Bradley's super Sunday

November 17, 1999|By Jack W. Germond and Jules Witcover

WASHINGTON -- Although Bill Bradley served in the U.S. Senate for 18 years before seeking the presidency, he has deftly managed to convey the sense that he's a non-politician. If you believe that, we have a Madison Square Garden we'd like to sell you.

The presidential calendar has a Super Tuesday of 11 primaries in March, but Mr. Bradley just had his own super Sunday, netting $1.5 million at a Garden fund raiser, where he starred with the Knicks. Also, talk of his campaign dominated that day's network talk shows.

When a candidate buys up time at the same hour on all networks, it's called a "roadblock," meaning viewers can't avoid the message by turning the dial. This in effect is what the Bradley campaign pulled off in the hours before the Garden fund raiser.

Stars on parade

Some 30 of professional sports' brightest former stars, most of them basketball greats, were in New York for the event celebrating Mr. Bradley's feats over his 10-year pro career. Before it started, nine of them appeared on the three major networks' talk shows and Mr. Bradley himself made a CNN appearance.

While their appearances did not constitute a pure "roadblock," it was not possible to tune in to the three networks from 10: 30 a.m. to 12: 30 p.m. without getting a heavy dose of starry-eyed praise of Mr. Bradley.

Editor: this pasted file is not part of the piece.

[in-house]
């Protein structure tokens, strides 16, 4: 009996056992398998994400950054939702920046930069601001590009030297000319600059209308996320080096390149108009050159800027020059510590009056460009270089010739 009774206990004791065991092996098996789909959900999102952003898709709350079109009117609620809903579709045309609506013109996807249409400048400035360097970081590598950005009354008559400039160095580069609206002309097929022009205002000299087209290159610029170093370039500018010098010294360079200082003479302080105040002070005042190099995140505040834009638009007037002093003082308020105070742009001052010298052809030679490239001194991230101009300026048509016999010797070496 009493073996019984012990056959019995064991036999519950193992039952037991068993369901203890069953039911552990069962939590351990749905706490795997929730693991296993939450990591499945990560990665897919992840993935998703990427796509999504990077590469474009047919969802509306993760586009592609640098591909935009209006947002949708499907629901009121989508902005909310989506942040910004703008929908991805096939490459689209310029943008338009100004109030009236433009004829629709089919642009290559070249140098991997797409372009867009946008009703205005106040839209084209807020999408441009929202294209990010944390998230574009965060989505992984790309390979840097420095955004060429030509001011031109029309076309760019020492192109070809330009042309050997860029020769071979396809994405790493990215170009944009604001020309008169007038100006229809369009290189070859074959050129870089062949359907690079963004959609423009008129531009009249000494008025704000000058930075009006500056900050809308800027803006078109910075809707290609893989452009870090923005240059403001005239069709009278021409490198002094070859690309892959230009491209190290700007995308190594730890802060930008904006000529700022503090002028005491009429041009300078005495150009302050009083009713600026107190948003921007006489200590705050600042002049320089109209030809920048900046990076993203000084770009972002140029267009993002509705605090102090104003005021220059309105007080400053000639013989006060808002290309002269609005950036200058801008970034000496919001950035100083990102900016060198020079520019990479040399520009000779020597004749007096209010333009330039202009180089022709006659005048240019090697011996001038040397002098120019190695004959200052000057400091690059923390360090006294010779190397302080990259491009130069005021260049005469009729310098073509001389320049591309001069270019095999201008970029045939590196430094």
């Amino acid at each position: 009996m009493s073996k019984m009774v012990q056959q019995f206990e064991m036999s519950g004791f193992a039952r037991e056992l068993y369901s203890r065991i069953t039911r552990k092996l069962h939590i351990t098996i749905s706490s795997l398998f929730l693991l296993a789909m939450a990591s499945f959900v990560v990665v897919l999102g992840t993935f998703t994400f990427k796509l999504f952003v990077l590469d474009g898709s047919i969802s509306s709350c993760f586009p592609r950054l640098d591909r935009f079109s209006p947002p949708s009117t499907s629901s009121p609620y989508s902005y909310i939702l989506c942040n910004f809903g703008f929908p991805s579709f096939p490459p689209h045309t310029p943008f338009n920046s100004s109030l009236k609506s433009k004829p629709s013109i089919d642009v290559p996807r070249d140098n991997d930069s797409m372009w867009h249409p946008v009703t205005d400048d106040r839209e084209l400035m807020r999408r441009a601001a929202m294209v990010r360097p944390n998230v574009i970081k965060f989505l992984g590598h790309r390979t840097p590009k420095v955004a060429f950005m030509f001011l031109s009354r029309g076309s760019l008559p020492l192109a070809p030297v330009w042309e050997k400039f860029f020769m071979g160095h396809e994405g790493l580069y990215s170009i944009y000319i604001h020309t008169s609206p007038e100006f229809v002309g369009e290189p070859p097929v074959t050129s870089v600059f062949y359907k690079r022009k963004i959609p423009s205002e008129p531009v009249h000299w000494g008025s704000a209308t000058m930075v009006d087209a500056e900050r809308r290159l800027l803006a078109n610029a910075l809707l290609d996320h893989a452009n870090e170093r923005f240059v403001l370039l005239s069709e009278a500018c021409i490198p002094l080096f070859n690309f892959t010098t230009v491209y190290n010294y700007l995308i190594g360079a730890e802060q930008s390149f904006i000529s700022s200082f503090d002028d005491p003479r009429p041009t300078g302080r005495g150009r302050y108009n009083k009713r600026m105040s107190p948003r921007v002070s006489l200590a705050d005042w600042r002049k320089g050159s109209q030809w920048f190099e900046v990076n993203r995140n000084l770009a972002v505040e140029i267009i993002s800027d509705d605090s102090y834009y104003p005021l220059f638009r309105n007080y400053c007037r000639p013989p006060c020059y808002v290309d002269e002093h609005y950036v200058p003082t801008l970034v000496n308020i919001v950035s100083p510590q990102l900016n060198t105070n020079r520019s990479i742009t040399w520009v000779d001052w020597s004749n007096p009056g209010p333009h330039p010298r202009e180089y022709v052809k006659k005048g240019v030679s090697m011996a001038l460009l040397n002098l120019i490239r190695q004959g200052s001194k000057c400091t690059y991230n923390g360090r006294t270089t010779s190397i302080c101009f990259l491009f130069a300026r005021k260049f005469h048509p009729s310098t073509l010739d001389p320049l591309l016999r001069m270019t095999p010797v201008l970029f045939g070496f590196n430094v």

CBS News' "Face the Nation" had Julius Erving, Oscar Robertson and Mr. Bradley's old roommate, Dave DeBusschere. NBC News' "Meet the Press" had Mr. DeBusschere, Bob Cousy, Jerry Lucas and Bill Russell; ABC News' "This Week" had Phil Jackson, Willis Reed and Earl Monroe.

On each of these shows, typically the venue for hard-hitting questions from aggressive reporters and columnists, the hosts tossed up air balls to their sports-celebrity guests.

On "Meet the Press," Tim Russert started by asking old Boston Celtic great Russell: "Why do you believe Bill Bradley would be a good president?"

Mr. Russell replied: "Well, first, he's a good person. He's intelligent. He's compassionate. And, you know, he's had some experience in national politics. And then he got away for a while to take a real good look at it, which is sometimes very helpful. But mostly, he's a bright, intelligent, strong person."

Mr. Russert then played straight man, asking Mr. Russell, who is black, whether he had ever discussed race relations with Mr. Bradley. Mr. Russell allowed that he had -- in "our very first conversation when he'd just come back from Cambridge as a Rhodes scholar." The love-athon continued, with Mr. DeBusschere calling Mr. Bradley "a wonderful roommate . . . a lot of fun to sit with and discuss different things with."

Next, Mr. Russert asked another old Celtic, Mr. Cousy, why voters should listen to him on a matter of politics. The old passing wizard known as "The Cooz" said it depended on whether the sports celebrity "has used his celebrity in a positive way . . .to help others basically. . . If we're all pretty good guys and we've lived our lives properly then, hey, why don't you listen to us in this case and vote for Bill Bradley?"

Gore's shot

It went on like that with old teammate Lucas, and Mr. Russert concluded the segment by reporting that Vice President Al Gore's campaign had declined an opportunity to provide celebrities of its own. As a final shot at the buzzer, Mr. Russert quoted Mr. Gore's freshman basketball coach at Harvard, describing him as a poor shooter and a teammate at St. Alban's School saying Mr. Gore would rather shoot than pass.

It was much more of the same on the other shows. In sum, the Bradley campaign took the networks to the showers as a prelude to its extravaganza at the Garden. It was quite a political coup for a non-politician.

Jack W. Germond and Jules Witcover write from the Washington Bureau.

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